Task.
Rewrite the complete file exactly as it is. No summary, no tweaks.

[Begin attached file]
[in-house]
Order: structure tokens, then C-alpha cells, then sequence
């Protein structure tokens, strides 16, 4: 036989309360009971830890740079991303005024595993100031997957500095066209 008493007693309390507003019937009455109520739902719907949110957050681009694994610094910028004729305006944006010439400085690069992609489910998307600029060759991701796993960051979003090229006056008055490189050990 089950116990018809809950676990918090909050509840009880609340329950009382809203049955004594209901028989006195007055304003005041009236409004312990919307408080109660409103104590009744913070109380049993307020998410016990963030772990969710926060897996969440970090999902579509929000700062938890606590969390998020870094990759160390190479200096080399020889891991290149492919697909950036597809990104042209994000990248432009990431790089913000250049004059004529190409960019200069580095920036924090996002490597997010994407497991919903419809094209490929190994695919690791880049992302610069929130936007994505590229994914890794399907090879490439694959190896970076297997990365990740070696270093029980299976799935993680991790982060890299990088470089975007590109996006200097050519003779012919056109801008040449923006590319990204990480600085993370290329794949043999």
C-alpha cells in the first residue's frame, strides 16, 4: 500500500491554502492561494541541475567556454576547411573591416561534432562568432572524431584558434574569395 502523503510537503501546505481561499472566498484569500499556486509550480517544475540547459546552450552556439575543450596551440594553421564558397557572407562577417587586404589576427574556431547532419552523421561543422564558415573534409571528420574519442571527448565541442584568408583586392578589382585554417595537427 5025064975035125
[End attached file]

[in-house]
Order: structure tokens, then C-alpha cells, then sequence
């Protein structure tokens, strides 16, 4: 036989309360009971830890740079991303005024595993100031997957500095066209 008493007693309390507003019937009455109520739902719907949110957050681009694994610094910028004729305006944006010439400085690069992609489910998307600029060759991701796993960051979003090229006056008055490189050990 089950116990018809809950676990918090909050509840009880609340329950009382809203049955004594209901028989006195007055304003005041009236409004312990919307408080109660409103104590009744913070109380049993307020998410016990963030772990969710926060897996969440970090999902579509929000700062938890606590969390998020870094990759160390190479200096080399020889891991290149492919697909950036597809990104042209994000990248432009990431790089913000250049004059004529190409960019200069580095920036924090996002490597997010994407497991919903419809094209490929190994695919690791880049992302610069929130936007994505590229994914890794399907090879490439694959190896970076297997990365990740070696270093029980299976799935993680991790982060890299990088470089975007590109996006200097050519003779012919056109801008040449923006590319990204990480600085993370290329794949043999």
C-alpha cells in the first residue's frame, strides 16, 4: 500500500491554502492561494541541475567556454576547411573591416561534432562568432572524431584558434574569395 502523503510537503501546505481561499472566498484569500499556486509550480517544475540547459546552450552556439575543450596551440594553421564558397557572407562577417587586404589576427574556431547532419552523421561543422564558415573534409571528420574519442571527448565541442584568408583586392578589382585554417595537427 5025064975035125